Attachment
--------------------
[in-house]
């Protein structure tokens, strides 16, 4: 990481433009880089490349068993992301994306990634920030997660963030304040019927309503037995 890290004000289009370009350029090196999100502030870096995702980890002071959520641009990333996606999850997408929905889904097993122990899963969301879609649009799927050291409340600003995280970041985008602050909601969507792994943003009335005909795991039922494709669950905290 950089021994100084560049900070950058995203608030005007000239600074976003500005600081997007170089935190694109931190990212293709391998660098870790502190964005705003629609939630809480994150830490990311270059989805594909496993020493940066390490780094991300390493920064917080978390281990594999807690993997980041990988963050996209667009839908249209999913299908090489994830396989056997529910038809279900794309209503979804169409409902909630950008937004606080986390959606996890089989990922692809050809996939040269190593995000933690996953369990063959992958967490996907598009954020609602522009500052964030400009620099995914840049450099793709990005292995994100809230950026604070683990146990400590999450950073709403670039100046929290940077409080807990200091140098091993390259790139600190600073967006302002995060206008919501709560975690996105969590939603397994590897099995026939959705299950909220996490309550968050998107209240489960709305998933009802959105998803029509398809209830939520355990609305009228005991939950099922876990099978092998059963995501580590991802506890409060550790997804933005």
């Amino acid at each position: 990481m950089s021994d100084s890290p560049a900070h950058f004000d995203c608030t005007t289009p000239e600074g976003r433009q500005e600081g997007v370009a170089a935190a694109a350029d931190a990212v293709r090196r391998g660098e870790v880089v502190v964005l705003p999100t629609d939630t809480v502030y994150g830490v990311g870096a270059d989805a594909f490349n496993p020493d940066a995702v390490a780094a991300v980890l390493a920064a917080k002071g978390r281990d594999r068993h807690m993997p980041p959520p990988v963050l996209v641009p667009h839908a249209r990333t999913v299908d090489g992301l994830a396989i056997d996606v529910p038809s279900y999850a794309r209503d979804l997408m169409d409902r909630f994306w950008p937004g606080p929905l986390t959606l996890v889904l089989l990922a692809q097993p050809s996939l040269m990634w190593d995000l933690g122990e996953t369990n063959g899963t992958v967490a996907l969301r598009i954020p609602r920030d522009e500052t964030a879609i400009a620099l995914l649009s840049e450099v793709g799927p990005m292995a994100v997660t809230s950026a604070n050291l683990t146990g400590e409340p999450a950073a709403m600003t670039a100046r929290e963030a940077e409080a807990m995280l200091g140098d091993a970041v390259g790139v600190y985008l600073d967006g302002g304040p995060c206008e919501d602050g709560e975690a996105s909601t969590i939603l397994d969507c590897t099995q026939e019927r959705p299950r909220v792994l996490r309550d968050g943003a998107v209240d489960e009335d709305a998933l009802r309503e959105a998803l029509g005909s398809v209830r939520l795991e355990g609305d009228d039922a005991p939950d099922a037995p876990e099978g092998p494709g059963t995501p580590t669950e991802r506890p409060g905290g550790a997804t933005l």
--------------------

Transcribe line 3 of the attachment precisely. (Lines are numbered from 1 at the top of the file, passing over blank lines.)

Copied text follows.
């Amino acid at each position: 990481m950089s021994d100084s890290p560049a900070h950058f004000d995203c608030t005007t289009p000239e600074g976003r433009q500005e600081g997007v370009a170089a935190a694109a350029d931190a990212v293709r090196r391998g660098e870790v880089v502190v964005l705003p999100t629609d939630t809480v502030y994150g830490v990311g870096a270059d989805a594909f490349n496993p020493d940066a995702v390490a780094a991300v980890l390493a920064a917080k002071g978390r281990d594999r068993h807690m993997p980041p959520p990988v963050l996209v641009p667009h839908a249209r990333t999913v299908d090489g992301l994830a396989i056997d996606v529910p038809s279900y999850a794309r209503d979804l997408m169409d409902r909630f994306w950008p937004g606080p929905l986390t959606l996890v889904l089989l990922a692809q097993p050809s996939l040269m990634w190593d995000l933690g122990e996953t369990n063959g899963t992958v967490a996907l969301r598009i954020p609602r920030d522009e500052t964030a879609i400009a620099l995914l649009s840049e450099v793709g799927p990005m292995a994100v997660t809230s950026a604070n050291l683990t146990g400590e409340p999450a950073a709403m600003t670039a100046r929290e963030a940077e409080a807990m995280l200091g140098d091993a970041v390259g790139v600190y985008l600073d967006g302002g304040p995060c206008e919501d602050g709560e975690a996105s909601t969590i939603l397994d969507c590897t099995q026939e019927r959705p299950r909220v792994l996490r309550d968050g943003a998107v209240d489960e009335d709305a998933l009802r309503e959105a998803l029509g005909s398809v209830r939520l795991e355990g609305d009228d039922a005991p939950d099922a037995p876990e099978g092998p494709g059963t995501p580590t669950e991802r506890p409060g905290g550790a997804t933005l």